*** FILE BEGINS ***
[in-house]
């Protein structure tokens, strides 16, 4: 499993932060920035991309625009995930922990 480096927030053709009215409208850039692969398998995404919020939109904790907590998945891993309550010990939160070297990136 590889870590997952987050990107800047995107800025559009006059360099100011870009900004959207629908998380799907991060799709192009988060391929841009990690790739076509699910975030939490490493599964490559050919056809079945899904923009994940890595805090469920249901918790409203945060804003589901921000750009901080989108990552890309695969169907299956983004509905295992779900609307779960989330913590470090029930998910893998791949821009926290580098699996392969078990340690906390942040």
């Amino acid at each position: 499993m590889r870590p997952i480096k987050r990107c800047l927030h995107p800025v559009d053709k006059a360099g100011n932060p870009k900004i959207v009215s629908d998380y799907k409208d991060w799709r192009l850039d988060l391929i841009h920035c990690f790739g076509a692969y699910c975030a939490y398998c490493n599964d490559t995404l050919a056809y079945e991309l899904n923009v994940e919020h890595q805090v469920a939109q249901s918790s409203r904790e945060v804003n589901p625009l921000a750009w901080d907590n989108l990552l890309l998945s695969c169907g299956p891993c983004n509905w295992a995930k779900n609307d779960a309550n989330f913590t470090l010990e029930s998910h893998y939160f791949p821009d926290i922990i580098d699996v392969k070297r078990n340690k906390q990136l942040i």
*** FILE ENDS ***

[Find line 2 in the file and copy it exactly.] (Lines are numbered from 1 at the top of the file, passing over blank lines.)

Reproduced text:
């Protein structure tokens, strides 16, 4: 499993932060920035991309625009995930922990 480096927030053709009215409208850039692969398998995404919020939109904790907590998945891993309550010990939160070297990136 590889870590997952987050990107800047995107800025559009006059360099100011870009900004959207629908998380799907991060799709192009988060391929841009990690790739076509699910975030939490490493599964490559050919056809079945899904923009994940890595805090469920249901918790409203945060804003589901921000750009901080989108990552890309695969169907299956983004509905295992779900609307779960989330913590470090029930998910893998791949821009926290580098699996392969078990340690906390942040």